Light therapy, or phototherapy, is a common treatment for SAD. The person in light therapy treatment sits near a light box that mimics natural outdoor light. Light therapy sessions generally last about 10 to 15 minutes at the outset, and gradually increase depending on the severity of a person’s experience with SAD. Although the exact etiology of SAD is still unknown, most researchers believe light therapy reduces a person’s symptoms by balancing the body’s circadian rhythm and increasing the amount of serotonin in the brain, a neurotransmitter that has a direct impact on mood and tends to be reduced in the winter for many people.
Antidepressants are also frequently prescribed to help alleviate severe symptoms of depression and SAD. Many people find lasting results are achieved through participation in psychotherapy, perhaps in combination with medication or light therapy. Cognitive behavioral therapy (CBT), for example, has been shown in some studies to be just as effective as antidepressant medication for treating depression. Therapies like CBT often help people understand and reorganize their thought patterns when living with a condition like SAD or depression, leading to healthier methods of coping than relying on medication alone to treat symptoms.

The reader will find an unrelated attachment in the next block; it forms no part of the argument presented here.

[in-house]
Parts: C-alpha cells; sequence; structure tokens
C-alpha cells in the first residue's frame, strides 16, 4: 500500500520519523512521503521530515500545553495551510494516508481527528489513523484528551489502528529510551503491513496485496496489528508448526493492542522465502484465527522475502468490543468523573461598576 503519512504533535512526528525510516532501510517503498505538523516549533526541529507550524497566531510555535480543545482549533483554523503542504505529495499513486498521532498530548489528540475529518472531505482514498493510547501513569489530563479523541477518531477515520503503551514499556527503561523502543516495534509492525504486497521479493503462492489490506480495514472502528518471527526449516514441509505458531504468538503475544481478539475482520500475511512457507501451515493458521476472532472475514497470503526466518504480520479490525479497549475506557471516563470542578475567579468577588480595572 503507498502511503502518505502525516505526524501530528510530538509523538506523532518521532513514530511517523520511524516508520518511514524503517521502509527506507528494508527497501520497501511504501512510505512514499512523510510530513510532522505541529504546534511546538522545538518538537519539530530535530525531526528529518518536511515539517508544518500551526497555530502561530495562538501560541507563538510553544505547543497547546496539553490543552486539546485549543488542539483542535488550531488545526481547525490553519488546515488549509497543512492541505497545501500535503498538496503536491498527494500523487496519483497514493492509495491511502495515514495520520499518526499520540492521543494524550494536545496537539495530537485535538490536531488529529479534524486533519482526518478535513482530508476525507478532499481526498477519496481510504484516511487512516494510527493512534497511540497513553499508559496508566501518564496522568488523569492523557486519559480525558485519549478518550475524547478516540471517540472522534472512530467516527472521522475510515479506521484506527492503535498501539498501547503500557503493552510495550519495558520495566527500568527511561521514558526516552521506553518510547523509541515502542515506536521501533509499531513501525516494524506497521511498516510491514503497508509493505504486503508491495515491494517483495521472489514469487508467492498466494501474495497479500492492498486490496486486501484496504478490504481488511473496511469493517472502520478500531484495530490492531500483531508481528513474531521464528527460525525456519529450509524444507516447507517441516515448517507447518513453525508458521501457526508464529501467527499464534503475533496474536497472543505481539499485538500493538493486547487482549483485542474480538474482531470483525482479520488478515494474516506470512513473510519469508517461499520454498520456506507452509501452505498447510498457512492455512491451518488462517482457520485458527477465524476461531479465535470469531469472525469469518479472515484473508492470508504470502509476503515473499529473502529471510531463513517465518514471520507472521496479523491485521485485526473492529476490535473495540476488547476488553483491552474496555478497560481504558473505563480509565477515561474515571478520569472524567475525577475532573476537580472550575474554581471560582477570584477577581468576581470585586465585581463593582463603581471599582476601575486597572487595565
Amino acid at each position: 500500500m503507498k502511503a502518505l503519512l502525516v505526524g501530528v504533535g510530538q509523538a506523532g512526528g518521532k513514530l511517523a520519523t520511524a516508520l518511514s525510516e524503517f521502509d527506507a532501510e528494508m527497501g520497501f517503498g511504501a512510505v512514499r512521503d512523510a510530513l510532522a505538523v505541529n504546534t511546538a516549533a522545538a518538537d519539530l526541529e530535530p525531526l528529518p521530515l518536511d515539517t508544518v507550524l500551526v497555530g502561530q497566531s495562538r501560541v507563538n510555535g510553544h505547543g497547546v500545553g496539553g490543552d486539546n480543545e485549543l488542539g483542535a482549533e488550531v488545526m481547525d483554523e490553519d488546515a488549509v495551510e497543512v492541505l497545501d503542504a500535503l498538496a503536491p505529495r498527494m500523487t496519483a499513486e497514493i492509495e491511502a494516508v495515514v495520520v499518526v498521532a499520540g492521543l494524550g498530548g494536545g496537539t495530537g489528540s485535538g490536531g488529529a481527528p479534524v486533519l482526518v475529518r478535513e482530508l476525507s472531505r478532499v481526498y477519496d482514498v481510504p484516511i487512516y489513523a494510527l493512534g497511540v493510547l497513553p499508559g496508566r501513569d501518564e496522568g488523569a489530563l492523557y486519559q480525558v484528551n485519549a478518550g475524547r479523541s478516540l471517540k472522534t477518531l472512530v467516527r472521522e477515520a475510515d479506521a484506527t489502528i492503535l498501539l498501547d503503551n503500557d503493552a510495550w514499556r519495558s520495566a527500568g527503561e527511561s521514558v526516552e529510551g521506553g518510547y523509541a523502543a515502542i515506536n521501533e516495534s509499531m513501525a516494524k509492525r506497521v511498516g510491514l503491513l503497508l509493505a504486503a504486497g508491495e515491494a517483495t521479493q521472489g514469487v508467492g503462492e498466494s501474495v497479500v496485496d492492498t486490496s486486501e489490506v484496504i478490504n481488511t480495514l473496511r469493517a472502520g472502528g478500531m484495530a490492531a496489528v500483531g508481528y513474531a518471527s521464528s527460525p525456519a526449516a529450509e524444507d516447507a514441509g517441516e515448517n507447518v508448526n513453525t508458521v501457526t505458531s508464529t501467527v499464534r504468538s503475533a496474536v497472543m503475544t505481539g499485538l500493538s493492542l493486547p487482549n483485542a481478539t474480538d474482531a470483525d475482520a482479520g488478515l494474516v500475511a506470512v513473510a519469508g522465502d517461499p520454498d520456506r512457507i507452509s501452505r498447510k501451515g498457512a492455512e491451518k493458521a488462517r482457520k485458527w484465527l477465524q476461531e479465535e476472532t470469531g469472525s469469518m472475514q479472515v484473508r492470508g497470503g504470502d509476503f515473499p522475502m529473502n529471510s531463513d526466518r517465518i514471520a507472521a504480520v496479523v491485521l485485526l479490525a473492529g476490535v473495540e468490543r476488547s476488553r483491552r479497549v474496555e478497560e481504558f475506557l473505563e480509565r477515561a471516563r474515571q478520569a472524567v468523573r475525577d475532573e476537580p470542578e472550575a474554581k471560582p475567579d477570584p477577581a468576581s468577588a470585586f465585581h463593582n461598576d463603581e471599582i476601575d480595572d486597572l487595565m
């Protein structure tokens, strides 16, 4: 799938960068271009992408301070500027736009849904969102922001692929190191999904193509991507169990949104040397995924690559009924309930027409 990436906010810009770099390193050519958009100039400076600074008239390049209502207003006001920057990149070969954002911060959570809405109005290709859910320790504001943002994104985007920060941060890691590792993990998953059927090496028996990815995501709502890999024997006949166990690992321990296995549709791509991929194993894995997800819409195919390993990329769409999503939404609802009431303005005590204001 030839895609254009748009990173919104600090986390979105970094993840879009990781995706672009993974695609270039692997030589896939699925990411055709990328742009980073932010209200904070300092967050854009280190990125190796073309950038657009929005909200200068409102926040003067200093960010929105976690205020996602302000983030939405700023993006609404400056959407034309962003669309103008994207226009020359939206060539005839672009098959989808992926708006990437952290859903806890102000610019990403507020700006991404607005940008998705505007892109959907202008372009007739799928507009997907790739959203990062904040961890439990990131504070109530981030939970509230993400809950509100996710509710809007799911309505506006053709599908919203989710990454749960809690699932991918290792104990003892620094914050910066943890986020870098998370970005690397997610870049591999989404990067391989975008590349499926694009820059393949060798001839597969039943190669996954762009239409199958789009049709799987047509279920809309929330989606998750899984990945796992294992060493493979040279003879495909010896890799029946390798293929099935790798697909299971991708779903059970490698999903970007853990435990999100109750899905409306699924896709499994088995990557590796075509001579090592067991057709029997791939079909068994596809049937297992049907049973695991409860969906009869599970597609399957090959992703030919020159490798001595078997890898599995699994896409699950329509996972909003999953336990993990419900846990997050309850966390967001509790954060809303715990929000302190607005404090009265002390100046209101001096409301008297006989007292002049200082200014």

There are many preventative measures that can help people transition into the winter months without experiencing negative changes in mood. These can include:
- Try to spend some time outdoors each day, even on a cloudy day.
- Consider investing in a light box to use before the fall and winter months set in, particularly if you have experienced SAD in the past.